THANKSGIVING: Glory  to  God or Traditions of M e n ?

Christians by and large are a thankful people, we understand “…that all things work together for good to them that love God, to them who are the called according to His purpose.”  Romans 8:28, and are reminded in Ephesians 5:20, “Giving thanks always for all things unto God and the Father in the name of Jesus Christ.”  We thus labor briefly (Job 14) as obedient stewards (Luke 14:42) and faithful children ( II Corinthians 6:17-18) in this present world system  (I John 2:15) knowing full well the vast expanse of eternity (II Corinthians 2:9) lies ahead awaiting all who dwell here (Hebrews 9:27).

     Thankfulness like kindness, humility, modesty, patience, faithfulness and brotherly love are fruits of one’s inner being which manifest themselves in our daily life and we refer to them as virtue. The Apostle Paul in Galatians 5:22 calls them fruits of the spirit as evidence of one’s Christianity, Our Lord Jesus Christ makes it very clear in Luke 6:44-45, “ For every tree is known by his own fruit. For of thorns men do not gather figs, no of a bramble bush gather they grapes. A good man out of the good treasure of his heart bringeth forth that which is good; and an evil man out of the evil treasure of his heart bringeth forth that which is evil: for of the abundance of the heart his mouth speaketh.”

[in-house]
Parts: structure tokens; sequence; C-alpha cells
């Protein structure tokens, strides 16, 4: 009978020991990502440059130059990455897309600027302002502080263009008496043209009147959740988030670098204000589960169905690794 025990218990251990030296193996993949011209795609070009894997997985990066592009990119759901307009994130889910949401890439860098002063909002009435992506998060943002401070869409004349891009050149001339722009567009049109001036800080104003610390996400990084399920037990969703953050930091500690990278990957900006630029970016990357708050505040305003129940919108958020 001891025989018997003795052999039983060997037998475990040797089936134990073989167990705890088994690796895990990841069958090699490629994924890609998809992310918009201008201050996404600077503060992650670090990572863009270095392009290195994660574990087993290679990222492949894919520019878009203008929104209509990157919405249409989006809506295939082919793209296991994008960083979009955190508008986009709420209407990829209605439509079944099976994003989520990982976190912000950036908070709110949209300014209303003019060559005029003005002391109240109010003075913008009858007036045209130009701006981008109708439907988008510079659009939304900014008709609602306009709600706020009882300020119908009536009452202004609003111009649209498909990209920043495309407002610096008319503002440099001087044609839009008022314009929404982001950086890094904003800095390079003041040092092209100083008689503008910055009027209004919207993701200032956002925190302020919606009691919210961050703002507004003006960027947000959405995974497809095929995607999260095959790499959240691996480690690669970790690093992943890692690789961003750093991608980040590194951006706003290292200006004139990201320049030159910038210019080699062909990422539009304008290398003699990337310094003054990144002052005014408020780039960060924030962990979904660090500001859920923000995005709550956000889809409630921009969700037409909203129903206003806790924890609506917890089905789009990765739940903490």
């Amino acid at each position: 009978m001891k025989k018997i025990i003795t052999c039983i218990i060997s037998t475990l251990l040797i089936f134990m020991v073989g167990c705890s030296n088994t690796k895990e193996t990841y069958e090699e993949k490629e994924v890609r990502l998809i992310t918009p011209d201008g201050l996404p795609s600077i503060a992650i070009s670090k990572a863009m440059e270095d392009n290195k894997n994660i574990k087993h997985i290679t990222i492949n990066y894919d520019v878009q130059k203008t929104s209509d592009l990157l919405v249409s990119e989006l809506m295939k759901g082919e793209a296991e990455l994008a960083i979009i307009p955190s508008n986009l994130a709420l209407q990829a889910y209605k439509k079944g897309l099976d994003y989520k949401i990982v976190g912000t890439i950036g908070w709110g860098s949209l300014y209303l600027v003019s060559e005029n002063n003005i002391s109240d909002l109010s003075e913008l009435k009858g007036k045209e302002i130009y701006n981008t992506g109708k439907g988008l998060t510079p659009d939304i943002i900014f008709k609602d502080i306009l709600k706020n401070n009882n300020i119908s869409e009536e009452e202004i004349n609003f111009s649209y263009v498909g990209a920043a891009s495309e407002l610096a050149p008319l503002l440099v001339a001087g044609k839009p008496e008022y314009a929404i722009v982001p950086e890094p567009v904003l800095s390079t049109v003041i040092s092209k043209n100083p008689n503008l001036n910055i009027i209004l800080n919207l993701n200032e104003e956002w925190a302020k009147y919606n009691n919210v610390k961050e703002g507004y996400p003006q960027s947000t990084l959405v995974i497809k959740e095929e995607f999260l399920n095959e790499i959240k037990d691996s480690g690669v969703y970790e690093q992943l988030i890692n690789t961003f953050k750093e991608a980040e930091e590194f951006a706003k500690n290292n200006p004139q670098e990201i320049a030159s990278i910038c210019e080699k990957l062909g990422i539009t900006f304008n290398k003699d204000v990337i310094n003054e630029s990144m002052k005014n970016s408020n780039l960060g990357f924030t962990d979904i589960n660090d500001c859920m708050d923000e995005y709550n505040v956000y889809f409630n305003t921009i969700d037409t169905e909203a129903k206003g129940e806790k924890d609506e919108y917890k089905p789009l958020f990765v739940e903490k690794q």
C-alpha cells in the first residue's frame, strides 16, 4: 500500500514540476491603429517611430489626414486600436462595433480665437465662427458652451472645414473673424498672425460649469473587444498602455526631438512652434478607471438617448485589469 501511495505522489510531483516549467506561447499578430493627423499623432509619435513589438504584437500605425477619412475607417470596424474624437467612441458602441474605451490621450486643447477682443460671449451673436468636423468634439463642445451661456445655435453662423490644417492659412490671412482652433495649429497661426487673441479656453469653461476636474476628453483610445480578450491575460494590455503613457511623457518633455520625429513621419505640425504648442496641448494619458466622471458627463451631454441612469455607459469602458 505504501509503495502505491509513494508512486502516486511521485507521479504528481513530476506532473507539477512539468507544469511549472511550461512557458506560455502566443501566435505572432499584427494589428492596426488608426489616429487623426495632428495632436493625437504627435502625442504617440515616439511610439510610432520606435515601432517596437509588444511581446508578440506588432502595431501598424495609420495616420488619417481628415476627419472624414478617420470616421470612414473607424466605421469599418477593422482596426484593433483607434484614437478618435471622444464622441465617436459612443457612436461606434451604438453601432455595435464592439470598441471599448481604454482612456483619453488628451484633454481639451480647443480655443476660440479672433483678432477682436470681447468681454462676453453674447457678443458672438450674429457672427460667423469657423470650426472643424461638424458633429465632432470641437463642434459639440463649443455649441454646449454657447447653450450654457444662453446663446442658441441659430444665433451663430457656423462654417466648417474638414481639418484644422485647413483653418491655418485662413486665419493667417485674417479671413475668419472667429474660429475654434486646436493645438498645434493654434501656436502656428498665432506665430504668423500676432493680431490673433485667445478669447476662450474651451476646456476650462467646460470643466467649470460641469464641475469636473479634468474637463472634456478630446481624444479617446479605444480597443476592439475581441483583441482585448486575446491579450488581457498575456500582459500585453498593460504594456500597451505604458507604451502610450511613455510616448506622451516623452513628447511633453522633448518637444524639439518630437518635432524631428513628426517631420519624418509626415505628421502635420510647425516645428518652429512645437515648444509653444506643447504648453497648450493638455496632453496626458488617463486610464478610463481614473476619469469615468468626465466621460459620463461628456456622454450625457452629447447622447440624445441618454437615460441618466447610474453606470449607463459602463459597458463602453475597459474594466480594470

On December 19, 1606 three small ships set sail from Blackwell near London, they were the Susan Constance, Goodspeed and Discovery. Their charter was from King James I and the London Company to settle the land called Virginia, which ranged from Cape Fear to Newfoundland, and to   deliver the Gospel of Christ to the savages. On April 25th the small fleet arrived in the Chesapeake Bay and dropped anchor. On April 26th about 30 men rowed ashore, placed a cross into the beach and thanked God for their safe arrival. Next they erected tent shelters and an alter covered with sail fabric attached to four trees. Beneath this alter covering they met twice a day to give thanks for God’s Blessing and to hear the preaching of the Word of God twice on Sunday by Reverend Robert Hunt.

     “Chesapeake” is the savage word for “Mother of Waters” and Captain Newport aboard the Flagship Susan Constance named the southern cape “Henry” and the northern Cape “Charles” after the two sons of King James I. After several days of investigation the small band of settlers decided to navigate up the Powhatan River which they renamed the “James” in order to place themselves beyond the reach of Spanish raiders. They sailed twenty miles up-river until they located a place suitable for a settlement, they called it “Jamestown”.